Rorke’s Drift Diorama

I haven’t posted much as I have been extremely busy with work – both the wargames business and the Toy Soldier side. I have managed a few games but not managed to write them up.

The main project I have been working on was a commission for a Christmas present for a customer for her husband:

This was a commissioned piece requested to accompany a painting of the Defence of Rorke’s Drift. The diorama has 71 figures (and a dog) and is 22 inches wide by 15 inches deep, based on an oak base and supplied with a 4mm acrylic cover.

It uses figures from the All the Queen’s men range with four additional new figures that have been added to the range just for this diorama. The hospital is made from a plywood shell with 3d printed stone texture added to the outside.

The new casualty figures will be released as soon as I get a some photos sorted and uploaded.

The hospital is the first of a range of facades and will be released as a kit and a fully painted item in time for the March London Show.

If you are interested in commissioning a diorama please get in touch and we can discuss your requirements.

There are many more photographs here:

https://imperialminiatures.co.uk/shop/dioramas/rorkes-drift-diorama/

Mike

The Battle of Hooks Farm, Woking

Saturday September 2nd saw the Battle of Hook’s Farm take place in the Woking between the forces of Army Red and Dark Green (in my side garden).

The game was played using the Funny Little Wars rules with 6 infantry, 2 cavalry and 3 guns aside for a total of 120 infantry, 24 cavalry and 3 artillery. Each side also had one sniper.

I umpired.

Anthony with the forces of Army Red deployed on their baseline.

The battlefield of Hook Farm, showing the farm, firefly church, the cottage and the hovel. A small stone wall provides some cover in the middle.

Brian with the deployed forces of Army Dark Green.

Army Red start their initial manouevres.

The catering corps observing the action

Army Red send a cavalry detachment to seize the farm.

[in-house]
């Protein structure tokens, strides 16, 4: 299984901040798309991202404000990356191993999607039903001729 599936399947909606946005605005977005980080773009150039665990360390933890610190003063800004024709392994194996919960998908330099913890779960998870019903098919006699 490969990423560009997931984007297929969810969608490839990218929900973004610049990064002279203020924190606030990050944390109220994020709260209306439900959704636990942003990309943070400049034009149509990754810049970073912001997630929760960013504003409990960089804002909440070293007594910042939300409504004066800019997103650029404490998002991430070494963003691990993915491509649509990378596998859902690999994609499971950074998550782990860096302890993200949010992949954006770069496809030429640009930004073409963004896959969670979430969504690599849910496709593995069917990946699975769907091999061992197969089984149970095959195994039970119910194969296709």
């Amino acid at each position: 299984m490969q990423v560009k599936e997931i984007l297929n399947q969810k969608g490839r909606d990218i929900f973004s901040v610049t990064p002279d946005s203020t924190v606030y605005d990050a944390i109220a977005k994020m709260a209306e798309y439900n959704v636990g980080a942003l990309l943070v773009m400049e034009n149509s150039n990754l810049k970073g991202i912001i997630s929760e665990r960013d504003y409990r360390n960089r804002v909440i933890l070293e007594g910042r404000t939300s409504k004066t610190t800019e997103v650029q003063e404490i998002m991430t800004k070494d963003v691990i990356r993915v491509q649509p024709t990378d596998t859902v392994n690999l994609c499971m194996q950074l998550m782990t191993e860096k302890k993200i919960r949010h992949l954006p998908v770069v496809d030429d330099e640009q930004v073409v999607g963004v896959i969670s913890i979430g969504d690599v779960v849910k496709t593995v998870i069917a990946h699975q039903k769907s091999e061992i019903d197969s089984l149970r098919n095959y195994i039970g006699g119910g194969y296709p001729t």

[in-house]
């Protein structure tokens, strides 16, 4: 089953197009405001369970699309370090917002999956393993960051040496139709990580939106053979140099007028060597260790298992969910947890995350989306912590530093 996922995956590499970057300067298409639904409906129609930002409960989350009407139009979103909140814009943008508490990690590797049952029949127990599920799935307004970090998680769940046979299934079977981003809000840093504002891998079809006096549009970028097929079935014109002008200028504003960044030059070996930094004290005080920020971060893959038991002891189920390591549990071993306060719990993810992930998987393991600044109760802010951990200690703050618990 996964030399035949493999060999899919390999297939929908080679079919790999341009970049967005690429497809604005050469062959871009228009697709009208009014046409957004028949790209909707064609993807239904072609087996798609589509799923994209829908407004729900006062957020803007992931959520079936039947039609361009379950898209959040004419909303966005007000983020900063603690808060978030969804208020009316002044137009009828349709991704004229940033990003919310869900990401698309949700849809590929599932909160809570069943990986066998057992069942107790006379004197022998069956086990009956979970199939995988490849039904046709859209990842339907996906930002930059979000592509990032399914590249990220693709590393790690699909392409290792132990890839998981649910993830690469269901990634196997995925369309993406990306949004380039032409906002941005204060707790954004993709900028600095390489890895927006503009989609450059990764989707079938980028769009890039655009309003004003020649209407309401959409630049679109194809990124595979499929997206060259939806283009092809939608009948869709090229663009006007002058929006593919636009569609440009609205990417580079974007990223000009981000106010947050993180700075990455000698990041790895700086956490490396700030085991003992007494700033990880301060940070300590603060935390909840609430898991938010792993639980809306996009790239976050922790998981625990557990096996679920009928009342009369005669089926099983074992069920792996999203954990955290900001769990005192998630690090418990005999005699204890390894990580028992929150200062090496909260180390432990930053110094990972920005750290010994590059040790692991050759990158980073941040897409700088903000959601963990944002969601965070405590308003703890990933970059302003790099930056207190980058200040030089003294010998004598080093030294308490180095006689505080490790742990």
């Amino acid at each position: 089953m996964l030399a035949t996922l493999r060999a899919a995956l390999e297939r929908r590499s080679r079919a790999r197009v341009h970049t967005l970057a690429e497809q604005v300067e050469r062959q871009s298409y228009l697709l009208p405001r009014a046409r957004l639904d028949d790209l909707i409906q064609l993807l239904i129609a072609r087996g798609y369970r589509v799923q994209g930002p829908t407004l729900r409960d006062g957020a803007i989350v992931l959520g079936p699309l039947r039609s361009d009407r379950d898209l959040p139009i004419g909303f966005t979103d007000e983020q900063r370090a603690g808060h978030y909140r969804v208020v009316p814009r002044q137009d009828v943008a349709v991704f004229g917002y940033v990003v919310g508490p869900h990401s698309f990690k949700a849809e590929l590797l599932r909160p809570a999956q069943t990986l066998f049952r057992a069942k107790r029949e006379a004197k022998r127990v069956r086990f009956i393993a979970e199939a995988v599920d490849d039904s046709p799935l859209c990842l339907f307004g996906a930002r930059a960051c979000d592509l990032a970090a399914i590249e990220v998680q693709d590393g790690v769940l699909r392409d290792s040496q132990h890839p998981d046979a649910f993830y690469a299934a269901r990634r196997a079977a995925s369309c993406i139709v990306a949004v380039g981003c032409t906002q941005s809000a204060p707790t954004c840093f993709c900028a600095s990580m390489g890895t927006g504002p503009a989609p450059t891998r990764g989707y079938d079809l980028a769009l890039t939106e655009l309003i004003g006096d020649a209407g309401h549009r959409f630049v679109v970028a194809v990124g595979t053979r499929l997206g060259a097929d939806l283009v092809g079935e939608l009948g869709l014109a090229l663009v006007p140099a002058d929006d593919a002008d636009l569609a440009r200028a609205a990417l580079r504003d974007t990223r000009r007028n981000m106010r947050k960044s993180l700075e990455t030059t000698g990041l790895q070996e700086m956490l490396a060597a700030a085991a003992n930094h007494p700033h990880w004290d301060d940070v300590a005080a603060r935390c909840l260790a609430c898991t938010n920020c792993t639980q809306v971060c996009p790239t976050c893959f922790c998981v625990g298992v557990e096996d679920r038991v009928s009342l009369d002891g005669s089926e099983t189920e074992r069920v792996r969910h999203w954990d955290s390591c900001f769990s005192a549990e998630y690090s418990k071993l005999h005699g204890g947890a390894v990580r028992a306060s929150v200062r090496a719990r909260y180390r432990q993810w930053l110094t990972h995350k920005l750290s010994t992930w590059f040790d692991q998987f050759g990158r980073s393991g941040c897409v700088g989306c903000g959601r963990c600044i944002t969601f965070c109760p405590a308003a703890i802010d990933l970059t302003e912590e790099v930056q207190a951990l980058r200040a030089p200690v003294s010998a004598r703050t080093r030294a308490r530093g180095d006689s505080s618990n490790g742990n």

On the other flank the cavalry dash towards the church

Army Dark Green advance more cautiously having refused one flank

Army Red advance in a steady line

Both sides cavalry contest the farm

First blood to Army Green as a well placed shell kills some cavalry

General view of the battlefield

Army Dark Green deploy the guns

And the artillery duel begins

Army Green advance to line the wall

Army Red Sniper hides by the Hovel

Slavs skulk in cover – unfortunately they were hit by their own guns just after this as a stray shell landed in front of the woods…

Forced into retreat by their own artillery…

The action hots up with a firefight developing

By firefly church the Red cavalry threaten the Dark Green heavy gun.

And over run it

Dismounted cavalry fight over the farm…

The game was fun and eventually, Army Red got the better of the firefight and having spiked their guns Army Dark Green withdrew from the battlefield. We were very lucky with the weather.

We played from 11am to 5.30pm with an hour or so’s break for lunch at 1pm and another short break for cake and tea…

Boer War Armoured Train

I have played a few 54mm games recently but not had time to write them up – hope to put up something soon.

I am currently working on a new piece for my Imperial Miniatures Toy Soldier range, which is a Boer War Armoured train.

The loco is nearly finished and once I have sorted a few bits I can start to work out what to make in metal. Currently it is laser-cut plywood with 3d printed parts.

The armoured wagon is getting there but needs quite a bit of work…